The Atomic States of America
Directed by Don Argott and Sheena M. Joyce
2012, 95 minutes

In 2010, the United States approved the first new nuclear power plant in 32 years. As part of what was called a nuclear renaissance, nuclear energy was heralded by experts and by President Obama as the answer to climate change. This renaissance abruptly ended when a year later the Fukushima accident in Japan renewed a fierce public debate about the safety and viability of nuclear power. Between these two events, filmmakers Don Argott and Shenna M. Joyce began filming The Atomic States of America, a documentary about the safety of nuclear power reactors. They explore what it is like to live in a so-called reactor community and give a detailed overview of the history and impact of nuclear power.

The documentary is based on Kelly McMasters’ book Welcome to Shirley (2008), a memoir about growing up in the shadow of the Brookhaven National Laboratory on Long Island. Brookhaven—established in 1947¬—had three nuclear reactors on its site for scientific research. In January 1997, ground water samples taken by Brookhaven staff revealed concentrations of tritium—a radioactive type of hydrogen—that were twice the allowable federal drinking water standards. Some samples taken later were 32 times the standard. It was concluded that the tritium was leaking—and had been leaking for 12 years— from one of Brookhaven’s reactors into the aquifer that provides water for nearby Suffolk County residents. In her book, McMasters discusses the many health consequences, including a childhood cancer cluster, documented by the people living in Shirley.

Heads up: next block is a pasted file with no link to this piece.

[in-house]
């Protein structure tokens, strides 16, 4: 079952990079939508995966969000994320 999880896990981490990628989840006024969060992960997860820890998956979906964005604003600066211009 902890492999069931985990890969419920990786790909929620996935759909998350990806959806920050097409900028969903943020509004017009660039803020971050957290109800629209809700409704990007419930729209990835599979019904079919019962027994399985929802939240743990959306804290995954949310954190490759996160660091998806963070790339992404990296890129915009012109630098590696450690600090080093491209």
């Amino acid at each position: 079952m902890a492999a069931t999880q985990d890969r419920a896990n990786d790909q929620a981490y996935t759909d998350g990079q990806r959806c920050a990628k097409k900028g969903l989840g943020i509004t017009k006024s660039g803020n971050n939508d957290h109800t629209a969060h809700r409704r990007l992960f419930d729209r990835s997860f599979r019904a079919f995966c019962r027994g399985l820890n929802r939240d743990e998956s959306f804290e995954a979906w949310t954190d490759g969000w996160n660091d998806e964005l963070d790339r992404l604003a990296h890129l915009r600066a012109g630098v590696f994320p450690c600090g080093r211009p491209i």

Besides exploring the evidence gathered by McMasters, the film also looks at other communities situated near nuclear facilities. The residents of these communities call into question who can be trusted to provide truthful information, and how much influence the nuclear industry has over the Nuclear Regulatory Commission (NRC) and its decisions.

Residents are particularly concerned about the fact that the NRC has re-licensed virtually every single plant that applied for a new license. The majority of the United States’ commercial reactors were built in the 1950s and 1960s and were, structurally, only supposed to last for 30 years. However—despite the aging internal structures of the reactors—the NRC has been re-licensing such plants for twenty or thirty more years.

In an interview with Film Maker Magazine, Directors Argott and Joyce said that their goal with The Atomic States of America was “to take the intimidating topic of nuclear power, and to make it accessible and personal by telling the individual stories of people living in reactor communities, working as NRC inspectors, and advocating on both sides of the issue.” This goal isn’t exactly met. Even though they’ve included interviews with a couple of NRC inspectors and a former government leader, activists are the bulk of the interview subjects. Furthermore there is a serious lack of hard, epidemiological data to back up the claims made by activists and residents of reactor communities. To achieve a more balanced account, the filmmakers should have included more voices from the pro-nuclear energy camp and nuclear and medical scientists. Nevertheless, The Atomic States of America is a passionate and well-made film that keeps the conversation going about a topic that is so often dominated by money and politics, but affects us all.